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Ortiz is training with malevolent intentions toward Mayweather

Fighters Network

Victor Ortiz is an angry young man — angrier than he's been in a long time.

Much of the 24-year-old's ire stems from his belief that he still is being defined by a sixth-round knockout loss to Marcos Maidana of more than two years ago.

The man nicknamed "Vicious" still is simmering despite an unbeaten streak of 5-0-1 that includes three stoppages and a unanimous decision that dethroned previously unbeaten Andre Berto (27-1, 21 knockouts), a bout during which each fighter was twice floored in April.

Ortiz was bristling with rancor when he spoke to during an exclusive interview on Friday.

"Since what I went through with Maidana in 2009, I'm always having to explain those things that happened in that fight," said Ortiz, who left the Maidana clash with a bloody face and a broken right wrist that required surgery to repair.

"They had billed me as the next Oscar De La Hoya, and then I made one mistake in six rounds, and I got sliced open by the media. The way that they did me, and the way that they destroyed me, that was just crazy."

Ortiz (29-2-2, 22 knockouts) is focusing his malevolent and malicious intentions on unbeaten Floyd Mayweather. Jr.  (41-0, 25 KOs) in an HBO Pay Per View televised defense of his WBC welterweight belt.

Mayweather-Ortiz is slated for the MGM Grand in Las Vegas on Sept. 17.

"I've been in training camp for the past two months already because I realize that fighting Floyd Mayweather is a big fight," said Ortiz, who debuted as a welterweight against Berto after having fought at junior welterweight.

"But [Mayweather] don't scare me at all. Not for a second. So as far as that goes, nothing's changed…and Mayweather's going down."

A former junior welterweight, Ortiz's unbeaten run includes a 10-round decision over ex-titleholder Nate Campbell, a third-round knockout of former beltholder Vivian Harris and a draw with contender Lamont Peterson, whom he dropped twice in the third round of their match up in December of last year.

Yet there still are those who question the intestinal fortitude of Ortiz stemming from the loss to Maidana (30-2, 27 KOs)  in June of 2009.

Ortiz was just 22 years old against a 26-year-old Maidana who was 27-1 with 26 stoppages entering their Fight of The Year-caliber brawl for the WBA's interim belt.

"I was fighting as hard as I could and probably winning every round on HBO," said Ortiz, who dropped Maidaina three times and rose from the canvas twice himself. "But one mistake was all that it took for the media to just kill me."

Displaying a nasty gash over his right eye and a large, bubble of a dark, purple mouse beneath his left, Ortiz rose from the second knockdown and seemed to shake his head, "No," as referee, Raul Caiz asked him if he wanted to continue.

"We just saw a moment in a fighter's career that could define his career," said HBO ringside commentator, Max Kellerman. "Ortiz was dropped, cut, exhausted, faced with an opponent who refused to lose, and in a moment of weakness, gave up."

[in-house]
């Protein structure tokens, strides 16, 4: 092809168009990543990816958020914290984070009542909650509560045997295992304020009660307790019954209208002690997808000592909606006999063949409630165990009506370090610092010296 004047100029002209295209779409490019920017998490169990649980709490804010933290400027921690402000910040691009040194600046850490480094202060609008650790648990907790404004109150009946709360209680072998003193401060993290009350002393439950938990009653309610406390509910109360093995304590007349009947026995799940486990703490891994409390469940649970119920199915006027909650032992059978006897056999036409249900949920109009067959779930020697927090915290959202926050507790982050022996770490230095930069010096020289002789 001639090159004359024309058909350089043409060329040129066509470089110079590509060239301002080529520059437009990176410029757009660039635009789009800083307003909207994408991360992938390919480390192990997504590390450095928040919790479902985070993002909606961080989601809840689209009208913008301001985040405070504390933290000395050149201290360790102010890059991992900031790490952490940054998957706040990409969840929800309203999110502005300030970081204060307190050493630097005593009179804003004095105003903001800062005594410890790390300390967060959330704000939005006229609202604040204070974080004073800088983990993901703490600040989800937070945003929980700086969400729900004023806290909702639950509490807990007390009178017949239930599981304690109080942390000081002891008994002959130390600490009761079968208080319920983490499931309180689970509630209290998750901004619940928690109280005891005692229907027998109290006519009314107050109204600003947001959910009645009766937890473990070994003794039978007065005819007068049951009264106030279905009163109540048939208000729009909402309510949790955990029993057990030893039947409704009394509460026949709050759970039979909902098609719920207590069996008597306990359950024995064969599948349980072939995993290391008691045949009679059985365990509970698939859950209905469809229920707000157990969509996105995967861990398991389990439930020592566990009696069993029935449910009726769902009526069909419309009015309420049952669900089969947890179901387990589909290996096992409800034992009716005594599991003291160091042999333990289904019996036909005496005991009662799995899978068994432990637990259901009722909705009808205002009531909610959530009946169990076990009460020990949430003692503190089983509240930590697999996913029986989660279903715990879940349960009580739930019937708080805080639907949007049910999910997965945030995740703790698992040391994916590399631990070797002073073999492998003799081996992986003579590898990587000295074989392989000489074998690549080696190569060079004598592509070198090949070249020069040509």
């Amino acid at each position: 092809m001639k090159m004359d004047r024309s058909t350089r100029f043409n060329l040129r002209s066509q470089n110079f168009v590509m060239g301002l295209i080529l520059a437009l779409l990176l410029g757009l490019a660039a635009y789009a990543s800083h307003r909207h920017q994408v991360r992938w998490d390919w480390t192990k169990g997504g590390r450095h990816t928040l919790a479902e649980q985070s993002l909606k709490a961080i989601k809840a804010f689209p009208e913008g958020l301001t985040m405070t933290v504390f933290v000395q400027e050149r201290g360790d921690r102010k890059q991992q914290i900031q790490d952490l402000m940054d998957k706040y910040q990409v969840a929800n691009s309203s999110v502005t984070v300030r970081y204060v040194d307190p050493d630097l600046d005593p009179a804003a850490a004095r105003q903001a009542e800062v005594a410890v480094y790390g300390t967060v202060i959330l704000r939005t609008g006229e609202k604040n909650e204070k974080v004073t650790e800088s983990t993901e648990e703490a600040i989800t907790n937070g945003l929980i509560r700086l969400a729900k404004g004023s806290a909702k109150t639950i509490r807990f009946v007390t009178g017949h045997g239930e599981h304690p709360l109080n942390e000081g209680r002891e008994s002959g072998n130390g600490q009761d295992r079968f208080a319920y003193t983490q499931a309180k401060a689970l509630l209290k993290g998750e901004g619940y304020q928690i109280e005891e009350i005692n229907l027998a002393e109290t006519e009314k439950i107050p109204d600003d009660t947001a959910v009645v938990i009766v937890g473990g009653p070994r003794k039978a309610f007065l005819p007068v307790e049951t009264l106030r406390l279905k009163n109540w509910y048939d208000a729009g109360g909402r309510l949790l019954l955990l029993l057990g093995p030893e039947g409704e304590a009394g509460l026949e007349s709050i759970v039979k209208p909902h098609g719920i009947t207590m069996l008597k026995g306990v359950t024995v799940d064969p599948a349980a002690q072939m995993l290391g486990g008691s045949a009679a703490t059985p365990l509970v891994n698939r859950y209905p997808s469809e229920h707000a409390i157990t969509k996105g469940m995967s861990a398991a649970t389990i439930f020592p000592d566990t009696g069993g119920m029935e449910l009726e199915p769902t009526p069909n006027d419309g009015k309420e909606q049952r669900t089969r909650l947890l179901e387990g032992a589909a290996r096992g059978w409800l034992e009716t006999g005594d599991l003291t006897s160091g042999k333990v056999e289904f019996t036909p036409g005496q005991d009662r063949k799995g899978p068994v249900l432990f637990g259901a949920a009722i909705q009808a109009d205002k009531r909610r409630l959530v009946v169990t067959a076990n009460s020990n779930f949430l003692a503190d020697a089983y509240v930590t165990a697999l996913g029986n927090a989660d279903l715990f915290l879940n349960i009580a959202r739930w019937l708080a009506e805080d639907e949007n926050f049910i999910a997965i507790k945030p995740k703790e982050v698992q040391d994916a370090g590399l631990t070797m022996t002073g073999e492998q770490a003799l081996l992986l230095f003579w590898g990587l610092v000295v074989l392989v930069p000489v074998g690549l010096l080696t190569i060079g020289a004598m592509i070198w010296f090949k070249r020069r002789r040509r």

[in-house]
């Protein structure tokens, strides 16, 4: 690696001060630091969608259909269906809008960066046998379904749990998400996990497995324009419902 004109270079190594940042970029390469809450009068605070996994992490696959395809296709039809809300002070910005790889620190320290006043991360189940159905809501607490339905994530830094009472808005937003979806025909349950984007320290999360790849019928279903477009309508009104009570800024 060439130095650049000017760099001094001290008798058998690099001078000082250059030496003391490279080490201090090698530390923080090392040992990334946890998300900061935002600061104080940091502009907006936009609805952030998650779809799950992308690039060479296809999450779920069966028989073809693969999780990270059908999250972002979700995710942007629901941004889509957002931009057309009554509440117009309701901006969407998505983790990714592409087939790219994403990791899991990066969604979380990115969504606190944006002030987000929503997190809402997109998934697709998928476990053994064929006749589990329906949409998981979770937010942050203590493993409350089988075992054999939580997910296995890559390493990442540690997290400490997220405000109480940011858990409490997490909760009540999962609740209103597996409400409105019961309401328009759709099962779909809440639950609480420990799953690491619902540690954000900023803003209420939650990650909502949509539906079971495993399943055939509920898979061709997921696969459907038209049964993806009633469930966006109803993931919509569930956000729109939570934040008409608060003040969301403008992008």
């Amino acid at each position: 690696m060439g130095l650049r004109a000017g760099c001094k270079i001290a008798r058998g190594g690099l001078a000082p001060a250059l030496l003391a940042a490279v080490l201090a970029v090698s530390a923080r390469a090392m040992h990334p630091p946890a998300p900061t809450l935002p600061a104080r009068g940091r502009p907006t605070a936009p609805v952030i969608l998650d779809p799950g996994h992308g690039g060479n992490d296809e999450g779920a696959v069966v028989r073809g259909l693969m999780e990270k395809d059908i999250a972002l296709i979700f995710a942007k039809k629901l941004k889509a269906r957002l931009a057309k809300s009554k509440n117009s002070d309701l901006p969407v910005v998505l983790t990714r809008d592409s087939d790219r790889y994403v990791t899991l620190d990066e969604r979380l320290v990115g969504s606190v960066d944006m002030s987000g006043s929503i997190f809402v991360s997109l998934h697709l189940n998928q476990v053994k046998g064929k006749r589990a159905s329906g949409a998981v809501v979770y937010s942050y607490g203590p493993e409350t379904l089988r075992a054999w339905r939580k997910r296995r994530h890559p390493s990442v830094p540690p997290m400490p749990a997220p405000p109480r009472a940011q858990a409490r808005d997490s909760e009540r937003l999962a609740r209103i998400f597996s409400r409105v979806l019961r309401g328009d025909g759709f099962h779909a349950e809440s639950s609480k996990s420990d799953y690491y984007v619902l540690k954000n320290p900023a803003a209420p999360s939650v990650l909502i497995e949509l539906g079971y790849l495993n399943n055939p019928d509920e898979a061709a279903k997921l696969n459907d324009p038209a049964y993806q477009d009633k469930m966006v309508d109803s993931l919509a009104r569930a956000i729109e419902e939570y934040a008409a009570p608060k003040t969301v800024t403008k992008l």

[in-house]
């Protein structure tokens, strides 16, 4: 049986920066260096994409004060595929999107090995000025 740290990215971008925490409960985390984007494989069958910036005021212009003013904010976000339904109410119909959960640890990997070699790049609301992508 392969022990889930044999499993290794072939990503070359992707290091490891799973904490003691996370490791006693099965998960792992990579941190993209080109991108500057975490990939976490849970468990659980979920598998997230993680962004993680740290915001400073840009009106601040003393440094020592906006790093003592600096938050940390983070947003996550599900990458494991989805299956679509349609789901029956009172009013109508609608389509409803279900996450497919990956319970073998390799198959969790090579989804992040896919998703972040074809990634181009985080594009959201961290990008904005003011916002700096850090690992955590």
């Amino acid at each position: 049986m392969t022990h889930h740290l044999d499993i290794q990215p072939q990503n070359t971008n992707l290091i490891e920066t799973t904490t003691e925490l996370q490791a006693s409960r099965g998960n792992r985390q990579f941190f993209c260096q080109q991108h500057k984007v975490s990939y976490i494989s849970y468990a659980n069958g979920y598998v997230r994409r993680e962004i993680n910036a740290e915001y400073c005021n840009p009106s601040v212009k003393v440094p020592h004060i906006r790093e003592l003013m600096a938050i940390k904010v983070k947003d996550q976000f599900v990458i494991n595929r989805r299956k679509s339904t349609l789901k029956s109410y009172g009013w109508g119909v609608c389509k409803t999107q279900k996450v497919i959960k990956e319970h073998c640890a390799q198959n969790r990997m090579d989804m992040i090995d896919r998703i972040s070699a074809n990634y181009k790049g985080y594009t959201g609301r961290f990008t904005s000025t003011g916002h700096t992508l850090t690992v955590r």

Said Ortiz: "That just kind of put in my eyes the perspective [in which] I have to view the media."

But Ortiz's rags-to-riches story is replete with as many out-of-the-ring challenges as he has faced within it.

Born the second of three children to Mexican immigrants in Garden City, Ks., Ortiz was seven years old when his mother left him, and, 13, when his alcoholic father did the same.

First, however, Ortiz's father would take him to a local gym to learn how to box, this, after his son had been bullied by two of his peers during his early childhood.

Ortiz and his younger brother, Temo, left Garden City and his 16-year-old pregnant sister to live on their own for more than a year. While still in middle school, however, Ortiz sold ecstasy and marijuana.

Local trainer Ignacio "Bucky" Avila, nevertheless, continued to work with the promising young Ortiz, who earned a Kansas Golden Gloves championship.

When Avila died nearly five years ago, Ortiz and Temo were placed with a foster family, John and Sharon Ford, who helped Ortiz to quell growing anger issues.

Shortly thereafter, at the age of 15, Ortiz and Temo moved in with their 18-year-old sister, who gained custody of them while living in Denver.

In the 2003 Junior Olympic Nationals, Ortiz met Robert Garcia, who guided him through a successful amateur boxing career and into the pros. In 2005, Ortiz became a legal adult and gained custody of Temo.

"Raising your brother and having to provide and to become this grown man at an early age is definitely tough. I mean, come on, that's not something typical that everyone does," said Ortiz.

"That forces you to grow up faster and stronger and to appreciate everything. That helped me quite a bit for me to become this person that I've become. I am a very strong person."

But Ortiz's mettle still was being questioned by Harris, who asserting that Ortiz "doesn't believe in himself," and, "doesn't have the courage" before their fight in September of last year.

"I watched that fight, and when Nate Campbell hit him when he was on the ropes, he just winked up his eyes like, 'Oh my God,'" said Harris.

"I hit harder than Maidana. I'm a far different fighter than Nate Campbell. I know that once I land, he's got to question himself. I hope he doesn't get flashbacks."

But those "flashbacks" never materialized in Ortiz, who demonstrated not only his polish as a boxer, but, also, his devastating finishing power against Harris.

"Now, I don't care about what the media says. I don't care about what HBO says. I don't care in general about what people have to say about me," said Ortiz.

"I don't care whether they say that I'm the next this or I'm the next that. I was born Victor Ortiz, and I'm going to die as Victor Ortiz. Trust me, I'm quite content with who I am right now."


Lem Satterfield can be reached at [email protected]